Nondescript doors, secret passageways, underground environs - these are some of the hallmarks of the world’s hard-to-find eateries. Hunting down a meal can be exhilarating; getting lost before getting fed lends an air of adventure to any culinary quest.
There’s something quite rewarding about sitting down to a meal that requires usage of a GPS, a guidebook, and your wits to find. Scoring a seat at one of these clandestine restaurants adds a sense of exclusivity as many are not for the faint of wallet.
Ronin (Hong Kong)
An ominous matt-black door that seamlessly blends in with its surroundings is the only identifying marker of this Hong Kong hidden gem. Located on a quiet side-street on the bustling side of the city, the izakaya only has 24 seats, and finding it has been the cause of despair for many eager diners, but the real reward lies beyond the cold exterior. The warm, ambient lighting and plush seating, coupled with a hand-hewn bar crafted from 150 year-old kiln-dried Japanese timber, oozes luxury. An artful curation of rare whisky presents itself in the form of the bottles that line the bar shelves, and an elevated menu of fresh seafood is locally sourced from nearby Japanese waters. The menu rotates frequently and guests receive a detailed education about the provenance of each offering - imagine crab, uni, and smoky eel paired with complex-flavoured sakes, craft beers, wine, and artisanal cocktails.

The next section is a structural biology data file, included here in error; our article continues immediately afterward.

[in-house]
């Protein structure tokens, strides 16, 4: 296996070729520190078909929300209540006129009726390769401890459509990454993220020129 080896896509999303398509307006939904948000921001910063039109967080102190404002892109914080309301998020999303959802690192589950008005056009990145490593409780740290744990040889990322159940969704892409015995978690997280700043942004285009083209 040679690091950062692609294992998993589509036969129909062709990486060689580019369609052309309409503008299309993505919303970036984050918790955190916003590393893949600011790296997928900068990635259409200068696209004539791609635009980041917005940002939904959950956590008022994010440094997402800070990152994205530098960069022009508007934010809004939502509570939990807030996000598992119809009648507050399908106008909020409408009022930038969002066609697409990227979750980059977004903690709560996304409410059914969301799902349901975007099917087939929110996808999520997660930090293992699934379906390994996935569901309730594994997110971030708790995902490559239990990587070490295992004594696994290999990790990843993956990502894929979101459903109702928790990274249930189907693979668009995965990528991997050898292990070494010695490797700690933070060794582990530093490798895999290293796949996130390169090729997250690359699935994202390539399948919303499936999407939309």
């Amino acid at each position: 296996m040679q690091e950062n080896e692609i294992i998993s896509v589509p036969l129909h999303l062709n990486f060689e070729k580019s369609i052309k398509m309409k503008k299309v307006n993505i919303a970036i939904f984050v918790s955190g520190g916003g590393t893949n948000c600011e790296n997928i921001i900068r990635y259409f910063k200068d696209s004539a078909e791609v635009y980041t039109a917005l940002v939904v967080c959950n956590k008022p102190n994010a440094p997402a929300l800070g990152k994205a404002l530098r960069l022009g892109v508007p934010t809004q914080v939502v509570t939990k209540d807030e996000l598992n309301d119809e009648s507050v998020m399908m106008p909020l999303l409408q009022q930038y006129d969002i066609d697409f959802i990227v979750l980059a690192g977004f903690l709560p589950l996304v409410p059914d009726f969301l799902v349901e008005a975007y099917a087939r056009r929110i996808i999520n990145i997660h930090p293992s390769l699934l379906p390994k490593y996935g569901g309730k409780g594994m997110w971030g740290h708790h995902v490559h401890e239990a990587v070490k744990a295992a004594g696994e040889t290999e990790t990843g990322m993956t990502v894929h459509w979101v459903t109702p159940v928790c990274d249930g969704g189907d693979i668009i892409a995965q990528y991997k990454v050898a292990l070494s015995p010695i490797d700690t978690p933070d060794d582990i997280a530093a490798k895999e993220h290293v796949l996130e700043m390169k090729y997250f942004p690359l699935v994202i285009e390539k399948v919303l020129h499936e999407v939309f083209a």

8 On Wo Lane, Ground floor, Sheung Wan, Hong Kong
Jim Haynes’ Sunday Dinner Party (Paris)
Jim Haynes’ legendary Sunday dinner parties aren’t really a secret. He’s been throwing these ‘salon chez moi’ fetes for more than 40 years, but in a city that’s known for a slew of famous landmarks, it’s a unique experience that offers a break from a hackneyed itinerary. In true French bobo (bohemian) style, a motley crew of diners - mostly expats and tourists - gather at Haynes’ home for a convivial evening of food and conversation, all while being regaled with the host’s life stories. The dinners feature a steady stream of free-flowing wine and a rotating lineup of guest chefs dishing up comfort food which, for the asking price of ‘admission’ of 30 euros, is one of the least expensive nights out in the city.